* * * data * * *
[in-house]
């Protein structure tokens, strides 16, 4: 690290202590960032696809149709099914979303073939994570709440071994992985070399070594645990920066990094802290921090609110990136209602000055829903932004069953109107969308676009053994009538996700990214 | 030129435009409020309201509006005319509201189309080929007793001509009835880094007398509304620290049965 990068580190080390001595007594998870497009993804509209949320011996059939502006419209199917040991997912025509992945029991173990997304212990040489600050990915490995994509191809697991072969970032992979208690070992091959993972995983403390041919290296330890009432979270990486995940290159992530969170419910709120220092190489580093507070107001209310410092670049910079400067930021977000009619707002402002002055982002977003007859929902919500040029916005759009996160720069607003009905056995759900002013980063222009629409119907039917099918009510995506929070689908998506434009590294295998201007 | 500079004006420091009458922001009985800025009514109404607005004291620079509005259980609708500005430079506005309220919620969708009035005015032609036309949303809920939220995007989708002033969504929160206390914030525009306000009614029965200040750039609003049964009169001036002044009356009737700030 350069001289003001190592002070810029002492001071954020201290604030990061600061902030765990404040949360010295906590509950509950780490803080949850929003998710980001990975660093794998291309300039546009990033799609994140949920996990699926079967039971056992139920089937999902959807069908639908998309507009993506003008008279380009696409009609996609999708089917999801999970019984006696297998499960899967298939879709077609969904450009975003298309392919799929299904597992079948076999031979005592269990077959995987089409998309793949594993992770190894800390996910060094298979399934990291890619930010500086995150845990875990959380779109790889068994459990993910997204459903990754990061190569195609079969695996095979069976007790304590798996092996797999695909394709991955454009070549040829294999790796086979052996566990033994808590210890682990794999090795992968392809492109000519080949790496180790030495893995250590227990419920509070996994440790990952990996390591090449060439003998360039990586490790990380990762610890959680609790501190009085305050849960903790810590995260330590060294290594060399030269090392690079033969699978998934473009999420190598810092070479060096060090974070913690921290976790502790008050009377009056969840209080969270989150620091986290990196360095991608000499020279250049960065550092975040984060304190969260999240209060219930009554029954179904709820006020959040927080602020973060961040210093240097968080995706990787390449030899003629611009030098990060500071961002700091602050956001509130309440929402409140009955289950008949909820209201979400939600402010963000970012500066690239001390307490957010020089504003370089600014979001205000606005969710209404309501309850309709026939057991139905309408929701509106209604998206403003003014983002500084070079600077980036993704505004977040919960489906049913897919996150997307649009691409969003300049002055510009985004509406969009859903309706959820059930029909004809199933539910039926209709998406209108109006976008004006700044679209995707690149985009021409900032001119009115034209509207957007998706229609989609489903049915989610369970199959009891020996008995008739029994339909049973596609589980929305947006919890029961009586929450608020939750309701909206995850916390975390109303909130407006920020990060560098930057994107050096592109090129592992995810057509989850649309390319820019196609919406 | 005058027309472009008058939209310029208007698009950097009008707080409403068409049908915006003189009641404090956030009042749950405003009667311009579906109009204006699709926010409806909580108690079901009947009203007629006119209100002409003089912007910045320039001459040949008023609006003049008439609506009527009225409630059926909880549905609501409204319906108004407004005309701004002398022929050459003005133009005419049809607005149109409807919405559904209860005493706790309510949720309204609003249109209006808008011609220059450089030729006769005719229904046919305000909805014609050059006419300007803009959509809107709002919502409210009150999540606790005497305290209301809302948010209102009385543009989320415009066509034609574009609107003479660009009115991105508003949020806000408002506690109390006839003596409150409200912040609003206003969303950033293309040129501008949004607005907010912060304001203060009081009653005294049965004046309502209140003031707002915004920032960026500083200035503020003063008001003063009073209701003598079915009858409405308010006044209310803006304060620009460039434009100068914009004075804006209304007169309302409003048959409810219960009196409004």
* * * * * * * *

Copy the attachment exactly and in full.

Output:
[in-house]
């Protein structure tokens, strides 16, 4: 690290202590960032696809149709099914979303073939994570709440071994992985070399070594645990920066990094802290921090609110990136209602000055829903932004069953109107969308676009053994009538996700990214 | 030129435009409020309201509006005319509201189309080929007793001509009835880094007398509304620290049965 990068580190080390001595007594998870497009993804509209949320011996059939502006419209199917040991997912025509992945029991173990997304212990040489600050990915490995994509191809697991072969970032992979208690070992091959993972995983403390041919290296330890009432979270990486995940290159992530969170419910709120220092190489580093507070107001209310410092670049910079400067930021977000009619707002402002002055982002977003007859929902919500040029916005759009996160720069607003009905056995759900002013980063222009629409119907039917099918009510995506929070689908998506434009590294295998201007 | 500079004006420091009458922001009985800025009514109404607005004291620079509005259980609708500005430079506005309220919620969708009035005015032609036309949303809920939220995007989708002033969504929160206390914030525009306000009614029965200040750039609003049964009169001036002044009356009737700030 350069001289003001190592002070810029002492001071954020201290604030990061600061902030765990404040949360010295906590509950509950780490803080949850929003998710980001990975660093794998291309300039546009990033799609994140949920996990699926079967039971056992139920089937999902959807069908639908998309507009993506003008008279380009696409009609996609999708089917999801999970019984006696297998499960899967298939879709077609969904450009975003298309392919799929299904597992079948076999031979005592269990077959995987089409998309793949594993992770190894800390996910060094298979399934990291890619930010500086995150845990875990959380779109790889068994459990993910997204459903990754990061190569195609079969695996095979069976007790304590798996092996797999695909394709991955454009070549040829294999790796086979052996566990033994808590210890682990794999090795992968392809492109000519080949790496180790030495893995250590227990419920509070996994440790990952990996390591090449060439003998360039990586490790990380990762610890959680609790501190009085305050849960903790810590995260330590060294290594060399030269090392690079033969699978998934473009999420190598810092070479060096060090974070913690921290976790502790008050009377009056969840209080969270989150620091986290990196360095991608000499020279250049960065550092975040984060304190969260999240209060219930009554029954179904709820006020959040927080602020973060961040210093240097968080995706990787390449030899003629611009030098990060500071961002700091602050956001509130309440929402409140009955289950008949909820209201979400939600402010963000970012500066690239001390307490957010020089504003370089600014979001205000606005969710209404309501309850309709026939057991139905309408929701509106209604998206403003003014983002500084070079600077980036993704505004977040919960489906049913897919996150997307649009691409969003300049002055510009985004509406969009859903309706959820059930029909004809199933539910039926209709998406209108109006976008004006700044679209995707690149985009021409900032001119009115034209509207957007998706229609989609489903049915989610369970199959009891020996008995008739029994339909049973596609589980929305947006919890029961009586929450608020939750309701909206995850916390975390109303909130407006920020990060560098930057994107050096592109090129592992995810057509989850649309390319820019196609919406 | 005058027309472009008058939209310029208007698009950097009008707080409403068409049908915006003189009641404090956030009042749950405003009667311009579906109009204006699709926010409806909580108690079901009947009203007629006119209100002409003089912007910045320039001459040949008023609006003049008439609506009527009225409630059926909880549905609501409204319906108004407004005309701004002398022929050459003005133009005419049809607005149109409807919405559904209860005493706790309510949720309204609003249109209006808008011609220059450089030729006769005719229904046919305000909805014609050059006419300007803009959509809107709002919502409210009150999540606790005497305290209301809302948010209102009385543009989320415009066509034609574009609107003479660009009115991105508003949020806000408002506690109390006839003596409150409200912040609003206003969303950033293309040129501008949004607005907010912060304001203060009081009653005294049965004046309502209140003031707002915004920032960026500083200035503020003063008001003063009073209701003598079915009858409405308010006044209310803006304060620009460039434009100068914009004075804006209304007169309302409003048959409810219960009196409004």